Don’t let Let’s Build A Zoo‘s appearance fool you. It has the gorgeous pixel art and presentation of a classic tycoon game, as well as all the simulation aspects you’d ever want. But buried under that business management exterior is a game equally interested in exploring moral choices, and one that leaves me thankful it pauses before I have to make a decision.
You start as the manager of a brand-new zoo, and after a few tutorial screens you’re left with a blank canvas of land and the freedom to mould it any way you want. You start with two main ways to gain new animals: rescuing them from an independent shelter, or trading with other zoos across the globe. Eventually attendees come to see these animals, and your goal is to keep everybody happy and make tons of money along the way.
Let’s Build A Zoo embraces the chaos that I imagine running a real zoo would involve. The greatest strength of the game is how all of its systems work alongside each other. You’re given a lot of individual control over your park – right down to the amount of corn syrup in the candy you sell. But, as in the best management games, these minute decisions often have knock-on effects that you want to plan around, turning into a giant version of the board game Mouse Trap.
If you put more chilli seasoning in your food it’ll increase your customers’ thirst, which might lead them to buy more cola. You’ve rigged the cola to have extra caffeine, though, which gives people more energy. Now they’ll end up spending more time and money at the park in general, and your pockets get way deeper. After a while, it feels like your zoo’s actual inhabitants are the people.
Watching these systems interact is when Let’s Build A Zoo is at its best, and playing around with them is encouraged by the addition of an in-game morality meter. You’re given multiple “critical choices” throughout the game that present some sort of moral dilemma. You’re often given only two decisions to choose from: one that benefits you in the short term but lowers your morality score, or a more charitable action that does little other than raise that same score.
When it’s very early on, these choices can make or break your zoo. Nobody wants to see your geese? Why not just paint one of them so it looks like a peacock? Make it your star attraction! You get money, the people (think they) see a peacock, everybody wins! Sometimes the odd visitor would comment on how my peacock was clearly fake, and that made me question what I was doing more than any morality meter, and despite any amount of money I ever made. Of course, the “peacock” was nothing but a short-term solution, and when it died of old age I was left in the same predicament as before. Only now I had an entire flimsy house of cards I had to stop from falling over.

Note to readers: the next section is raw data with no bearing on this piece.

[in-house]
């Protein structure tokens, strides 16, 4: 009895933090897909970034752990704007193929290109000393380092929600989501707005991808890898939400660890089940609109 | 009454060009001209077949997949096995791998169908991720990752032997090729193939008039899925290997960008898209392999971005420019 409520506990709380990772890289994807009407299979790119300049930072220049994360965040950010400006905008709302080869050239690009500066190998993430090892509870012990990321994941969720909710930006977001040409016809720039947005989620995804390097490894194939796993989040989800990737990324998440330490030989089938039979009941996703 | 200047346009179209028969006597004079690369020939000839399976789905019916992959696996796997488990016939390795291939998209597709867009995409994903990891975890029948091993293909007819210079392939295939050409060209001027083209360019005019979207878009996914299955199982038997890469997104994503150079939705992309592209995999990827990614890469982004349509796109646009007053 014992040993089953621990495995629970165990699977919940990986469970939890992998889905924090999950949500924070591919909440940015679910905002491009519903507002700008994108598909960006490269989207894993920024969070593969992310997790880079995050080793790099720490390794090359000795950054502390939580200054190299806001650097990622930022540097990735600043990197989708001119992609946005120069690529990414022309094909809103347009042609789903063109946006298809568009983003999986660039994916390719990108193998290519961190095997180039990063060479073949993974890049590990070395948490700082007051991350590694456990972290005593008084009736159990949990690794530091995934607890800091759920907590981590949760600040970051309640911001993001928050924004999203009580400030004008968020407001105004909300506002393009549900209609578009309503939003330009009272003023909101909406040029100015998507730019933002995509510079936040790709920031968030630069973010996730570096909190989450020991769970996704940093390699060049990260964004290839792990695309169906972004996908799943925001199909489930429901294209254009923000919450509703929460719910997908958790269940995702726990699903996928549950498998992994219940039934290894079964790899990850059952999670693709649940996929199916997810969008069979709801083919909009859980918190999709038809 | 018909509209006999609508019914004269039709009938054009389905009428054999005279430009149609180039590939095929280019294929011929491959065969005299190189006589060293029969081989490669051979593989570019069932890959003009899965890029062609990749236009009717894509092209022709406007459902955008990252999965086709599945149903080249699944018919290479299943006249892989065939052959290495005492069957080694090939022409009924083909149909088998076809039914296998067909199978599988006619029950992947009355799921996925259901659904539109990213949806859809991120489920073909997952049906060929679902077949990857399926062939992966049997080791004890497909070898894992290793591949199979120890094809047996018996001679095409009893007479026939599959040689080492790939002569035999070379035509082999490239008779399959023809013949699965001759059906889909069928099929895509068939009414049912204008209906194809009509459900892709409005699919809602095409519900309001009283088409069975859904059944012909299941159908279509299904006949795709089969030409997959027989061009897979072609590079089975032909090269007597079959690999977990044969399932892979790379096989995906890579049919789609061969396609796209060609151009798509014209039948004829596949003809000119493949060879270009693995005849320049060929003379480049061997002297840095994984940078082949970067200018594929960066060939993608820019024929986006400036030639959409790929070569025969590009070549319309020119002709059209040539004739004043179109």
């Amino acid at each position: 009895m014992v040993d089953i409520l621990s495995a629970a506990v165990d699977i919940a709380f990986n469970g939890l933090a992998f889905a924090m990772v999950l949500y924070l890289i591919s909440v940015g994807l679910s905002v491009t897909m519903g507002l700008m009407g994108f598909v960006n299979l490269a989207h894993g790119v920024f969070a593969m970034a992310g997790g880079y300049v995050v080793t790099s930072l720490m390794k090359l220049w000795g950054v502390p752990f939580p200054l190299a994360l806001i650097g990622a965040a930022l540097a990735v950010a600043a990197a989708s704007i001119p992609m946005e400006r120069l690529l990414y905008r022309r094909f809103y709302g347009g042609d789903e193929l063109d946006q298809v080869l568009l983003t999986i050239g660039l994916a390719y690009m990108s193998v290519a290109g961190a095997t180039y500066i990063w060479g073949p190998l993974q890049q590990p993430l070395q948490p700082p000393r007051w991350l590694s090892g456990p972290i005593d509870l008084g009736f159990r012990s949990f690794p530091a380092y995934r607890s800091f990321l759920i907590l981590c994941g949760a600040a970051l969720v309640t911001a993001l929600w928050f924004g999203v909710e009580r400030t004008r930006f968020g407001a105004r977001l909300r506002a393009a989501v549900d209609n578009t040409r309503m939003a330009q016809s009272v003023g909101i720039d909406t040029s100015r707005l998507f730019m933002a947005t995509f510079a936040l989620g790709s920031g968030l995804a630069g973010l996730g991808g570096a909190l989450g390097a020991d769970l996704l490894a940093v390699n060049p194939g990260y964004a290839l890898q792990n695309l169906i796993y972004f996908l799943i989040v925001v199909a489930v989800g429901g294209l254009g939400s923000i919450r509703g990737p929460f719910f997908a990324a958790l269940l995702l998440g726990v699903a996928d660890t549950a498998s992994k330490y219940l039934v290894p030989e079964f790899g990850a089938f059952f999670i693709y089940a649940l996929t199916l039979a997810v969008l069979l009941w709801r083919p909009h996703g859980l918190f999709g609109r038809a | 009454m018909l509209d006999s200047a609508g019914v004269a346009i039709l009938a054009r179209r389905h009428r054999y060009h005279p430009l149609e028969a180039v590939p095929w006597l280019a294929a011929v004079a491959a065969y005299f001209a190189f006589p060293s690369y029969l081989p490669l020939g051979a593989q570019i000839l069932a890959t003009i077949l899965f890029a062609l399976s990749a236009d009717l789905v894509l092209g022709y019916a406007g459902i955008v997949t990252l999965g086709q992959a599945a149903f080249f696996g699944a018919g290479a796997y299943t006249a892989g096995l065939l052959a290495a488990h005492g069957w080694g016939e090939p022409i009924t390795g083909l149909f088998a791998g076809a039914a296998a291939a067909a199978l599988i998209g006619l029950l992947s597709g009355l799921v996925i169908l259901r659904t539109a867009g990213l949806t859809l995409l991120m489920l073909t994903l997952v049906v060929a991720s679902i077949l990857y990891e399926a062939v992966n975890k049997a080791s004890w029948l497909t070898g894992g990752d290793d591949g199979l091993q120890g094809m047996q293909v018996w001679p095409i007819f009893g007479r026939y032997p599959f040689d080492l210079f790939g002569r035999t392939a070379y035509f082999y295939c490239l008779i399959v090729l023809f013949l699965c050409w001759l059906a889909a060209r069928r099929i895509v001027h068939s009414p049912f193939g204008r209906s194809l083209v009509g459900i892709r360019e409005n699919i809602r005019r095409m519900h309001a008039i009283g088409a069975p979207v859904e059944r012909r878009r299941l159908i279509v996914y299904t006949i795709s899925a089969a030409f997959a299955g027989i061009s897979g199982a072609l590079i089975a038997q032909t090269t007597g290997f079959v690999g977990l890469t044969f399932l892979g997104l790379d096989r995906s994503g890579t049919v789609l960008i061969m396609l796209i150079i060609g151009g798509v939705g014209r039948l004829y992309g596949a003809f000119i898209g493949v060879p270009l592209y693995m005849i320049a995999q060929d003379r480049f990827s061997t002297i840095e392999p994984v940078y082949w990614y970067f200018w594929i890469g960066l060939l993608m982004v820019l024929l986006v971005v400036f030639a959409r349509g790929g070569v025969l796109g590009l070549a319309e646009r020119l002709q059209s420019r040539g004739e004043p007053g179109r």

Depending on the moral affinity you choose, you unlock one of two tech tree paths for you to take your park down. One leads to sustainable farming and renewable energy, and the other sees you turn your zoo into a conveyor-belt style abattoir.
This sounds quite reductive as a system and… that’s because it is. But Let’s Build A Zoo is so self-aware in what it’s doing that the morality system ends up one of the best parts. By reducing morals to a number and gating certain unlocks behind it, it becomes just another system for you to manage. Oh, somebody died in our zoo? Ehhh… just plant a few more trees and people will forget about it. The game engages in a second meta-subtext layer of morality that’s actually kind of disturbing. Just how much value can I really squeeze out of this park? And how much am I willing to actually do?
That’s not to mention the ethical issues Let’s Build A Zoo raises by giving you access to CRISPR technology to gene-splice animals together. Yes, that’s right, you can fuse any two animals together to create whatever you want. Do you like rabbits? Do you like pigs? Why not merge them together so you can have the head of a pig on the body of a rabbit? It’s the best of both worlds!
“Let’s Build A Zoo is always throwing new things at you without letting the previous stuff get stale.”
The splicing isn’t the main focus of the game, but it adds a welcome diversity to animal husbandry that I really appreciate. Let’s Build A Zoo is always throwing new things at you without letting the previous stuff get stale. It gives the game a bizarre energy, like you’re in the circus running back and forth spinning plates on sticks – but in a weirdly relaxed way.
The soundtrack to Let’s Build A Zoo adds to this, as it always perfectly complements the atmosphere of the game. It’s a set of ambient tracks that are simultaneously up-beat, rhythmic, but also slightly menacing. It adds a consequential depth behind every decision you make in the style of FTL: Faster Than Light.
Although with a game that has so much on display at any time, I found myself wishing that Let’s Build A Zoo’s menus were a bit more streamlined. There’s already been two patches that have smoothed things out, but I think some areas like managing your staff or your animals could do with less menu interaction. I can see this sort of thing becoming an unwieldy problem down the line once you have thousands of in-game days.
Let’s Build A Zoo has a deeply absorbing core that it builds from, and its more unique elements do enough for this game to stand on its own in a crowded genre. I’d recommend it to most people, even those who think it doesn’t appeal to them. I’m normally terrible at these games, and end up throwing, like, fifty benches in a corner to fulfil some level criteria as quickly as possible, but even I love Let’s Build A Zoo. Plus, just like any good tycoon game, I came out of it slightly ashamed of my behaviour.